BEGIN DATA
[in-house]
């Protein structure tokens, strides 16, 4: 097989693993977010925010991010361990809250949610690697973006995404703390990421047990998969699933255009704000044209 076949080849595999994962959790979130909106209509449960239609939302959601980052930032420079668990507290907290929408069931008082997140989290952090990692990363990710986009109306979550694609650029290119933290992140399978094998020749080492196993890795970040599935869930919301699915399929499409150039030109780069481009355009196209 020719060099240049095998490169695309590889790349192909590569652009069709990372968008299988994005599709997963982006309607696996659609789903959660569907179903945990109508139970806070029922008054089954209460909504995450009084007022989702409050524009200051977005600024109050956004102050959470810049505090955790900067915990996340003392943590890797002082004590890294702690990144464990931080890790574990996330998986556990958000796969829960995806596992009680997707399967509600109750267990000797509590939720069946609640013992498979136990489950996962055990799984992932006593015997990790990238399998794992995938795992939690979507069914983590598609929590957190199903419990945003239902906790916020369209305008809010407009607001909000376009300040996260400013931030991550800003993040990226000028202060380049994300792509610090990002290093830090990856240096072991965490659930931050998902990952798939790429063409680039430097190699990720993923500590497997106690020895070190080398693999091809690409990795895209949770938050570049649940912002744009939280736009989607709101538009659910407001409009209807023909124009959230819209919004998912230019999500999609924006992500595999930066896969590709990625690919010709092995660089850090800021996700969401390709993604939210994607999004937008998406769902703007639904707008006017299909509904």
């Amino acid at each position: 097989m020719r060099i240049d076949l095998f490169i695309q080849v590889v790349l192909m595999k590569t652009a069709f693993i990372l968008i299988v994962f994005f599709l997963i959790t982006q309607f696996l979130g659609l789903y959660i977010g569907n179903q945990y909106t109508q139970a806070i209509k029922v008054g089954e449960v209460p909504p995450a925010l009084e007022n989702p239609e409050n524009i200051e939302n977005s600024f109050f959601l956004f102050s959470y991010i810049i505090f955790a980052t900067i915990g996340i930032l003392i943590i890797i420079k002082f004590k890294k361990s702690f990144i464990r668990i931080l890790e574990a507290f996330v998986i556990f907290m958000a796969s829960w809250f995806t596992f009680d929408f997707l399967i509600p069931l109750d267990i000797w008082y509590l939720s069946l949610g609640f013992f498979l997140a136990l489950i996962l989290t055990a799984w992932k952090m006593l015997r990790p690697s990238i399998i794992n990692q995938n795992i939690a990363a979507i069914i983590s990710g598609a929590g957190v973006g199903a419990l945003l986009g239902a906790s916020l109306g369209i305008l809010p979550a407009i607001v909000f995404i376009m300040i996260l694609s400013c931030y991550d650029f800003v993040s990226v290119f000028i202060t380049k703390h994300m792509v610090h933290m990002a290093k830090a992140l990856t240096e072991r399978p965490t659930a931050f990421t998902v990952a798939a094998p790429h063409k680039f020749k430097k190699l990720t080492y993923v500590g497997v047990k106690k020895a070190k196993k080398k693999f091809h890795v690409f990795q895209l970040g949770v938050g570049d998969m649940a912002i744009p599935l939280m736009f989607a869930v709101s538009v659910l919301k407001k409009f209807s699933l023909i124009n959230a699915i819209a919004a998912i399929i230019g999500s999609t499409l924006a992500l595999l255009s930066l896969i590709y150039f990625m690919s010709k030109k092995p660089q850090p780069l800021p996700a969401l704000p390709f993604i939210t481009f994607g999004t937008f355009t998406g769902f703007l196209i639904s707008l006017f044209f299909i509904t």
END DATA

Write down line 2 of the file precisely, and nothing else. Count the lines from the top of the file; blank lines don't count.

């Protein structure tokens, strides 16, 4: 097989693993977010925010991010361990809250949610690697973006995404703390990421047990998969699933255009704000044209 076949080849595999994962959790979130909106209509449960239609939302959601980052930032420079668990507290907290929408069931008082997140989290952090990692990363990710986009109306979550694609650029290119933290992140399978094998020749080492196993890795970040599935869930919301699915399929499409150039030109780069481009355009196209 020719060099240049095998490169695309590889790349192909590569652009069709990372968008299988994005599709997963982006309607696996659609789903959660569907179903945990109508139970806070029922008054089954209460909504995450009084007022989702409050524009200051977005600024109050956004102050959470810049505090955790900067915990996340003392943590890797002082004590890294702690990144464990931080890790574990996330998986556990958000796969829960995806596992009680997707399967509600109750267990000797509590939720069946609640013992498979136990489950996962055990799984992932006593015997990790990238399998794992995938795992939690979507069914983590598609929590957190199903419990945003239902906790916020369209305008809010407009607001909000376009300040996260400013931030991550800003993040990226000028202060380049994300792509610090990002290093830090990856240096072991965490659930931050998902990952798939790429063409680039430097190699990720993923500590497997106690020895070190080398693999091809690409990795895209949770938050570049649940912002744009939280736009989607709101538009659910407001409009209807023909124009959230819209919004998912230019999500999609924006992500595999930066896969590709990625690919010709092995660089850090800021996700969401390709993604939210994607999004937008998406769902703007639904707008006017299909509904």